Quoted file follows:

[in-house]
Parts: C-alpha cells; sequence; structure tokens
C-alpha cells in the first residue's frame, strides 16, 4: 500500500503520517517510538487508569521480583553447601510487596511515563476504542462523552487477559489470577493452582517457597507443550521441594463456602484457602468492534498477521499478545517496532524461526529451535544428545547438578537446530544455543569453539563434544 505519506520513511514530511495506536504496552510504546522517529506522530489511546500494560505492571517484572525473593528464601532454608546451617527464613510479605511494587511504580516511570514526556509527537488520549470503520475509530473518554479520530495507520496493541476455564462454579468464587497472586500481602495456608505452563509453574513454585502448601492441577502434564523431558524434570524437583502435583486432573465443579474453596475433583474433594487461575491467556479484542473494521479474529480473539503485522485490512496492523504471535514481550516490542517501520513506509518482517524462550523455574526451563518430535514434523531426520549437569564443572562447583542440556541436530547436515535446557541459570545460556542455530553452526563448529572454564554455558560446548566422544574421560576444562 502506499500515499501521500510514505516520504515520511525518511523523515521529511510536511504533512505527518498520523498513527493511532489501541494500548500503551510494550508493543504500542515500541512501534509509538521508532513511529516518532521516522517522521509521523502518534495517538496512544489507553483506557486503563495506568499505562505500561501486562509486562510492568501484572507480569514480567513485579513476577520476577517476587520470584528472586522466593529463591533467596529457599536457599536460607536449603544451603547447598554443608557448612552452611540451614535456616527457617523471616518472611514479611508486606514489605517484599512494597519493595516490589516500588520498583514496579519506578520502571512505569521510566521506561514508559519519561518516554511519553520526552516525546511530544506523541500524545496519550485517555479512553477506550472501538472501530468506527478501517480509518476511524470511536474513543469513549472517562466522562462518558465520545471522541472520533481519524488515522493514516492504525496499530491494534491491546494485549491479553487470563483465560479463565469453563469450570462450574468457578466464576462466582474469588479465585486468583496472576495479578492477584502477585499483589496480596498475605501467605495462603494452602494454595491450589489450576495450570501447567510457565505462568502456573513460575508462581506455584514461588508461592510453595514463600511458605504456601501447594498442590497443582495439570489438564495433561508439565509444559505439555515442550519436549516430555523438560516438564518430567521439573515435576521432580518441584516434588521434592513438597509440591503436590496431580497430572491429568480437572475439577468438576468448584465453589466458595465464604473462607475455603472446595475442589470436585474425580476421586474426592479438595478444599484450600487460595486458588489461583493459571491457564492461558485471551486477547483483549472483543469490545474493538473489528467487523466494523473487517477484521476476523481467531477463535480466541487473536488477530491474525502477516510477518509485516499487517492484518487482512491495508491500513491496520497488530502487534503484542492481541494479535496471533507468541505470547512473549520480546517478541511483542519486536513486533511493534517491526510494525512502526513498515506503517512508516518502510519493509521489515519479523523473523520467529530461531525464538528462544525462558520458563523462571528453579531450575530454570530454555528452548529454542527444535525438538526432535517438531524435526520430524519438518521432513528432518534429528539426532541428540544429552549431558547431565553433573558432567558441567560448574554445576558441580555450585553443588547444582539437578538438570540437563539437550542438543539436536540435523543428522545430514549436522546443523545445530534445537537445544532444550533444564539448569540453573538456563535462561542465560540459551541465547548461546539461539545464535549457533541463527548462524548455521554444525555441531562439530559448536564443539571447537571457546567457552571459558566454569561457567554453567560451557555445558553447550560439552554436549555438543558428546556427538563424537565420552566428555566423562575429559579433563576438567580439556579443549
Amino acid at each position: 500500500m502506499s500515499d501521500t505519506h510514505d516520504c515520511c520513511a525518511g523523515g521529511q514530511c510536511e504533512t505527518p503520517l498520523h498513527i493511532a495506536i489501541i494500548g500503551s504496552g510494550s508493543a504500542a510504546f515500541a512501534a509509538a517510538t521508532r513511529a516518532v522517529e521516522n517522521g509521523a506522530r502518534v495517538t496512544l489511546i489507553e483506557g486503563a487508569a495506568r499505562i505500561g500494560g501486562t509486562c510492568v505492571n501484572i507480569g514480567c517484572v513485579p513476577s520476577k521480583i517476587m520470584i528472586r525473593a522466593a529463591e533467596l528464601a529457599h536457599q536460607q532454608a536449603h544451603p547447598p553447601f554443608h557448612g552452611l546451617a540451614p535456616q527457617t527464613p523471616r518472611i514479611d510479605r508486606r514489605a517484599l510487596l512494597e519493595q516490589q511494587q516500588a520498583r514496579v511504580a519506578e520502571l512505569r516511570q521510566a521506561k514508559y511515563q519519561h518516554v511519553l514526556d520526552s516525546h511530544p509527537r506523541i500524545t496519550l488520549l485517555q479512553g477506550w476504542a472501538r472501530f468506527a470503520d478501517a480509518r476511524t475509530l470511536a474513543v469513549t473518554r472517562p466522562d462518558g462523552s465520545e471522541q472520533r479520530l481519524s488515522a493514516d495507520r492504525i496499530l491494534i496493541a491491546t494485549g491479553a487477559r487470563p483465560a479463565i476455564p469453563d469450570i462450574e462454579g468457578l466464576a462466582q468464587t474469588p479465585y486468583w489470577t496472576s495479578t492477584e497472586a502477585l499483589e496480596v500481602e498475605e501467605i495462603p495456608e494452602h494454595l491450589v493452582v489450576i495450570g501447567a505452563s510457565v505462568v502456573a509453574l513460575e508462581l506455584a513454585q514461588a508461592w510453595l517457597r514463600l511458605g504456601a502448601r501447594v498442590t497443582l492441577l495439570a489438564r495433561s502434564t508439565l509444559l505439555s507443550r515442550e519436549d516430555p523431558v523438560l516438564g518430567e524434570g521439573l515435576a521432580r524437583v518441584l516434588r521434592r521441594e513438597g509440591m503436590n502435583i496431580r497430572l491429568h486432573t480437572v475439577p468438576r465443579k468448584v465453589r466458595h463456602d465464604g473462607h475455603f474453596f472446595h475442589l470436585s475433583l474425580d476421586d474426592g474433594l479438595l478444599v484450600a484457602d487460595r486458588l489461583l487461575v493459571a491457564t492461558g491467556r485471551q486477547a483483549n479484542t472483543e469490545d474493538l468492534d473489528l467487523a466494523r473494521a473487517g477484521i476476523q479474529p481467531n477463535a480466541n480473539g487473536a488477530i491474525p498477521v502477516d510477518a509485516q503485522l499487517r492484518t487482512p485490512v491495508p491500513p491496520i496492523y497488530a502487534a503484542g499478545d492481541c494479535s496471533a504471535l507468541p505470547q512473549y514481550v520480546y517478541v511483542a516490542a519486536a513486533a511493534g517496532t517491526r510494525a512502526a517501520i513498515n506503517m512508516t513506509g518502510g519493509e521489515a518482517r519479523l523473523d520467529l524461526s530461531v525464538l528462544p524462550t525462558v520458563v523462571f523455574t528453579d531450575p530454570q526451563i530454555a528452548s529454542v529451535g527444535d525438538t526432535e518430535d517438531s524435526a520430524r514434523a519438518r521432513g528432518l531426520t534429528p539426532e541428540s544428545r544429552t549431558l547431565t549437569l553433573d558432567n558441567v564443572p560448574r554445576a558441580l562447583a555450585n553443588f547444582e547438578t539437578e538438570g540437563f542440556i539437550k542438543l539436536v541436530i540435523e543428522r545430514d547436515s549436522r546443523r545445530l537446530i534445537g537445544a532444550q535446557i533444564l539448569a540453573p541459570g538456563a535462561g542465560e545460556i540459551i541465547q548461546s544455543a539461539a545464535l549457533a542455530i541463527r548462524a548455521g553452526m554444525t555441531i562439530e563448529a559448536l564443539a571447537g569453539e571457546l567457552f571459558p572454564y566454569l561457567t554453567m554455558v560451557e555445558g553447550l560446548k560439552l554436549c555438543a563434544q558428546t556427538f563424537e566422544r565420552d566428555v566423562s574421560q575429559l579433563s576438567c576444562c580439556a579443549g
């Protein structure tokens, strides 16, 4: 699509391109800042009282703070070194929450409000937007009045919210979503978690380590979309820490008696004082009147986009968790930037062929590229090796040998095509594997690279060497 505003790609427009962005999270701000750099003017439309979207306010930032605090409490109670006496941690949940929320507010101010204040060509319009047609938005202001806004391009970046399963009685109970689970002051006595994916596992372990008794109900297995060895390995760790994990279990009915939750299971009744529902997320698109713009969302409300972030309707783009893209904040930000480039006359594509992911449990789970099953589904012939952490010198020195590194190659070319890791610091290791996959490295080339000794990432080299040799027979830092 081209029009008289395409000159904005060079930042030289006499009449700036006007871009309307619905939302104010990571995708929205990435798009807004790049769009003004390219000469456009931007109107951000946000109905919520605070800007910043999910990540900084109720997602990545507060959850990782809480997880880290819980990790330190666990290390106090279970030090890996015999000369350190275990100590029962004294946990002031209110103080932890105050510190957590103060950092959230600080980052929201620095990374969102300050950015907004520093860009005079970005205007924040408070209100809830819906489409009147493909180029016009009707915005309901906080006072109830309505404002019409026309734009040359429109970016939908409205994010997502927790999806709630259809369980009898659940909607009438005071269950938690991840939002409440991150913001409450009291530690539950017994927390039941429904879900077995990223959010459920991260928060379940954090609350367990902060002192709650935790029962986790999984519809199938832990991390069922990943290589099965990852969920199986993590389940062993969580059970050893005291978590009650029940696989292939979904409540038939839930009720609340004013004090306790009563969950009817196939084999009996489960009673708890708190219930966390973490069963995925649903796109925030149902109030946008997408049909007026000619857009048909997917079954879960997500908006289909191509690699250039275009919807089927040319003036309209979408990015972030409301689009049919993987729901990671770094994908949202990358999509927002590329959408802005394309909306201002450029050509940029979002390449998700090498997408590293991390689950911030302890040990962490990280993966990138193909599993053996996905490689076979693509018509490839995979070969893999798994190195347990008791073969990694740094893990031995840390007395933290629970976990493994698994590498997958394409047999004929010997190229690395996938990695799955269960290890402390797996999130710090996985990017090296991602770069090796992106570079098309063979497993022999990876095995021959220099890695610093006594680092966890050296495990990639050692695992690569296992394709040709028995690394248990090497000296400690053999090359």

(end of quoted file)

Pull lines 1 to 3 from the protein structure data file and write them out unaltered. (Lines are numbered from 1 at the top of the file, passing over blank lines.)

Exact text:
[in-house]
Parts: C-alpha cells; sequence; structure tokens
C-alpha cells in the first residue's frame, strides 16, 4: 500500500503520517517510538487508569521480583553447601510487596511515563476504542462523552487477559489470577493452582517457597507443550521441594463456602484457602468492534498477521499478545517496532524461526529451535544428545547438578537446530544455543569453539563434544 505519506520513511514530511495506536504496552510504546522517529506522530489511546500494560505492571517484572525473593528464601532454608546451617527464613510479605511494587511504580516511570514526556509527537488520549470503520475509530473518554479520530495507520496493541476455564462454579468464587497472586500481602495456608505452563509453574513454585502448601492441577502434564523431558524434570524437583502435583486432573465443579474453596475433583474433594487461575491467556479484542473494521479474529480473539503485522485490512496492523504471535514481550516490542517501520513506509518482517524462550523455574526451563518430535514434523531426520549437569564443572562447583542440556541436530547436515535446557541459570545460556542455530553452526563448529572454564554455558560446548566422544574421560576444562 502506499500515499501521500510514505516520504515520511525518511523523515521529511510536511504533512505527518498520523498513527493511532489501541494500548500503551510494550508493543504500542515500541512501534509509538521508532513511529516518532521516522517522521509521523502518534495517538496512544489507553483506557486503563495506568499505562505500561501486562509486562510492568501484572507480569514480567513485579513476577520476577517476587520470584528472586522466593529463591533467596529457599536457599536460607536449603544451603547447598554443608557448612552452611540451614535456616527457617523471616518472611514479611508486606514489605517484599512494597519493595516490589516500588520498583514496579519506578520502571512505569521510566521506561514508559519519561518516554511519553520526552516525546511530544506523541500524545496519550485517555479512553477506550472501538472501530468506527478501517480509518476511524470511536474513543469513549472517562466522562462518558465520545471522541472520533481519524488515522493514516492504525496499530491494534491491546494485549491479553487470563483465560479463565469453563469450570462450574468457578466464576462466582474469588479465585486468583496472576495479578492477584502477585499483589496480596498475605501467605495462603494452602494454595491450589489450576495450570501447567510457565505462568502456573513460575508462581506455584514461588508461592510453595514463600511458605504456601501447594498442590497443582495439570489438564495433561508439565509444559505439555515442550519436549516430555523438560516438564518430567521439573515435576521432580518441584516434588521434592513438597509440591503436590496431580497430572491429568480437572475439577468438576468448584465453589466458595465464604473462607475455603472446595475442589470436585474425580476421586474426592479438595478444599484450600487460595486458588489461583493459571491457564492461558485471551486477547483483549472483543469490545474493538473489528467487523466494523473487517477484521476476523481467531477463535480466541487473536488477530491474525502477516510477518509485516499487517492484518487482512491495508491500513491496520497488530502487534503484542492481541494479535496471533507468541505470547512473549520480546517478541511483542519486536513486533511493534517491526510494525512502526513498515506503517512508516518502510519493509521489515519479523523473523520467529530461531525464538528462544525462558520458563523462571528453579531450575530454570530454555528452548529454542527444535525438538526432535517438531524435526520430524519438518521432513528432518534429528539426532541428540544429552549431558547431565553433573558432567558441567560448574554445576558441580555450585553443588547444582539437578538438570540437563539437550542438543539436536540435523543428522545430514549436522546443523545445530534445537537445544532444550533444564539448569540453573538456563535462561542465560540459551541465547548461546539461539545464535549457533541463527548462524548455521554444525555441531562439530559448536564443539571447537571457546567457552571459558566454569561457567554453567560451557555445558553447550560439552554436549555438543558428546556427538563424537565420552566428555566423562575429559579433563576438567580439556579443549